Keep in mind that the same bitcoin can be spent over and over again. And once stolen, it will certainly be spent. (You don't steal bitcoins except to spend them.) Pretty much by definition, the volume of bitcoins being spent is going to exceed the volume of bitcoins being stolen[1].

So basically, the answer is "never", which is why that's not really a useful metric. What might be more interesting is what percentage of bitcoins have been stolen in the past,

[1]: Unless we end up with a situation where a large number of bitcoins are being repeatedly stolen from thieves before they can spend them. That's theoretically possible...but highly implausible.


> How long will it be before the net volume of bitcoins stolen exceeds that of those spent?

I don't know, but there's a graph I'd like to see.


There are roughly 1 million USD Bitcoin transactions per day.[1] The stolen transaction accounts for 10% of a single day's worth of transactions.

1. http://blockchain.info/charts/estimated-transaction-volume-u...)


Does this figure include people wiring money to themselves?


Everything about Bitcoin seems silly to me. What exactly was "stolen" here? What if they just restore from yesterday's backup? Is there a bitcoin equivalent of the ink packets regular banks use to track stolen cash?


What if they just restore from yesterday's backup?

If every Bitcoin user rolled back the block chain by a day then the theft essentially didn't happen. But you can't get everyone to agree to do that.

Is there a bitcoin equivalent of the ink packets regular banks use to track stolen cash?

All Bitcoin transactions are public, so it's possible to trace thefts. But when a transaction has both tainted and untainted inputs the output ends up partially tainted and you end up with a lot of innocent people holding BTC that's lightly tainted (sort of like having 100 $1 bills of which two were marked by police — what is the probability that you're a criminal?).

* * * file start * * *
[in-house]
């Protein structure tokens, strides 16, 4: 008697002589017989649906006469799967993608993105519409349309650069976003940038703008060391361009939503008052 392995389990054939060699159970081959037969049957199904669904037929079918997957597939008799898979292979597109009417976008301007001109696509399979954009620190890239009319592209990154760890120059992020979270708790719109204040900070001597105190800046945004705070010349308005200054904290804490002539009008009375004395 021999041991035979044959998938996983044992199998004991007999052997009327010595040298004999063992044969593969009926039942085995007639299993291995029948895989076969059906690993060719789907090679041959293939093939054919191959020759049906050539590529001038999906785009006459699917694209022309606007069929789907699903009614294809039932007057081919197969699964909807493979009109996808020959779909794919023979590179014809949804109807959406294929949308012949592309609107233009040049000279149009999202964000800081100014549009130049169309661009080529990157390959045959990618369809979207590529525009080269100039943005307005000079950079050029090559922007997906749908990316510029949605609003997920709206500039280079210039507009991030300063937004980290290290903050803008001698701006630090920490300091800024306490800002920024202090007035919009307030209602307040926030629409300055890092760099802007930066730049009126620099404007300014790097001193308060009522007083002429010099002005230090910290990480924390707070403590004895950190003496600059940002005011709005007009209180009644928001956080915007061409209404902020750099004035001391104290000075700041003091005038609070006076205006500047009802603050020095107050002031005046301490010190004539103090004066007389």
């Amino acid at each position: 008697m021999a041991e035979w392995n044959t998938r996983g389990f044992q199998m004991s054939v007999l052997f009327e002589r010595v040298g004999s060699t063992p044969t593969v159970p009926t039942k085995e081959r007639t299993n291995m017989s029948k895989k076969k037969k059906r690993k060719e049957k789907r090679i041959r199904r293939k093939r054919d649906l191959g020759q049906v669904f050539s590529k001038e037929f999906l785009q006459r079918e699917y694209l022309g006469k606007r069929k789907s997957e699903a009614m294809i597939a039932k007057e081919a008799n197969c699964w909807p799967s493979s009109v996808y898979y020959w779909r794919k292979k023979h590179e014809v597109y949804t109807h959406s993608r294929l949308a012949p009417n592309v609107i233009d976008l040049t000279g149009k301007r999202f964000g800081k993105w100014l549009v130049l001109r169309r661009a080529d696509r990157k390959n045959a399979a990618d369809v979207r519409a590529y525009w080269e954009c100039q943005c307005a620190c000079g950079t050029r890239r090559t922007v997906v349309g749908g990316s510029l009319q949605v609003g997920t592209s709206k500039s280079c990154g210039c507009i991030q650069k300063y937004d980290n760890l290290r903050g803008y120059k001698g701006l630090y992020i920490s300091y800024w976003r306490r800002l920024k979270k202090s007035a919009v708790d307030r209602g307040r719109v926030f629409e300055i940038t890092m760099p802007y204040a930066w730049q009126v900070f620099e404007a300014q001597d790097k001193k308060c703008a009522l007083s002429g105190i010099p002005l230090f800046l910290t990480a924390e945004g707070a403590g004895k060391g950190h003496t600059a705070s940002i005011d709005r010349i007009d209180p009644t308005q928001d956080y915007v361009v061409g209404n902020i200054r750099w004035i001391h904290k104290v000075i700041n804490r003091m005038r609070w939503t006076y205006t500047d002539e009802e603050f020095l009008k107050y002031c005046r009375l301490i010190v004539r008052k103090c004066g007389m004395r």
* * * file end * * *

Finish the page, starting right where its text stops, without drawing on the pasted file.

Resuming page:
http://anonymity-in-bitcoin.blogspot.com/2011/07/bitcoin-is-... http://news.ycombinator.com/item?id=2800790 https://bitcointalk.org/index.php?topic=56170.0 https://bitcointalk.org/index.php?topic=67609.0 http://bitcoin.stackexchange.com/questions/2119/is-there-any...


> But you can't get everyone to agree to do that.

Bitcoin is essentially a network of mutual trust, right? It is possible to get enough machines on the network to vote to void the transaction. It is even possible to set up some kind of body or bodies that investigate thefts, and make recommendations about which transactions the community should void. Of course, now we're inching towards a central bank, and so whether such a step would be "in the spirit of Bitcoin" I don't know, but it's probably a requirement if Bitcoin is to be taken seriously as a safe medium of exchange for business purposes. Of course, perhaps it doesn't want to be used as such, which is fine.

> sort of like having 100 $1 bills of which two were marked by police — what is the probability that you're a criminal?

The convention in the real world is that you are deprived of the stolen property you've received even if you did not know that they were stolen. This may seem undesirable, but it does incentivize ordinary people to perform some basic checks that they are not purchasing stolen goods. Allowing innocent people to keep stolen goods may seem like a fair course of action, but it also can increase the market for stolen goods, and incentivize for thievery, ultimately leading to an escalating situation.